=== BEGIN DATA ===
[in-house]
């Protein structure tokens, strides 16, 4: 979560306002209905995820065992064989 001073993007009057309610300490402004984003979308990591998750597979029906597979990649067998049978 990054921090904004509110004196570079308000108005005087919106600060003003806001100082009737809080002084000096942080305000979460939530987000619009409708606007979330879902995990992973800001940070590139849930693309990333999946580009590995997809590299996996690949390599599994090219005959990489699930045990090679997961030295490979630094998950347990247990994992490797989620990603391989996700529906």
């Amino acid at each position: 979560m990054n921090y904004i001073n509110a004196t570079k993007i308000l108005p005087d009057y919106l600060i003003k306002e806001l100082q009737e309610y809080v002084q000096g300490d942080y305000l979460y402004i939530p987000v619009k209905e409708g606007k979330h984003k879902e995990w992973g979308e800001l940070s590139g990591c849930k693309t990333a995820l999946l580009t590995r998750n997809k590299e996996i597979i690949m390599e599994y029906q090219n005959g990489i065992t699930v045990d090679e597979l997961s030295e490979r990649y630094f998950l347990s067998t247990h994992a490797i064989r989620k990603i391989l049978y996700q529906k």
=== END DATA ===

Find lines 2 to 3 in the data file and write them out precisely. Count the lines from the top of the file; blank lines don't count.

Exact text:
């Protein structure tokens, strides 16, 4: 979560306002209905995820065992064989 001073993007009057309610300490402004984003979308990591998750597979029906597979990649067998049978 990054921090904004509110004196570079308000108005005087919106600060003003806001100082009737809080002084000096942080305000979460939530987000619009409708606007979330879902995990992973800001940070590139849930693309990333999946580009590995997809590299996996690949390599599994090219005959990489699930045990090679997961030295490979630094998950347990247990994992490797989620990603391989996700529906």
């Amino acid at each position: 979560m990054n921090y904004i001073n509110a004196t570079k993007i308000l108005p005087d009057y919106l600060i003003k306002e806001l100082q009737e309610y809080v002084q000096g300490d942080y305000l979460y402004i939530p987000v619009k209905e409708g606007k979330h984003k879902e995990w992973g979308e800001l940070s590139g990591c849930k693309t990333a995820l999946l580009t590995r998750n997809k590299e996996i597979i690949m390599e599994y029906q090219n005959g990489i065992t699930v045990d090679e597979l997961s030295e490979r990649y630094f998950l347990s067998t247990h994992a490797i064989r989620k990603i391989l049978y996700q529906k």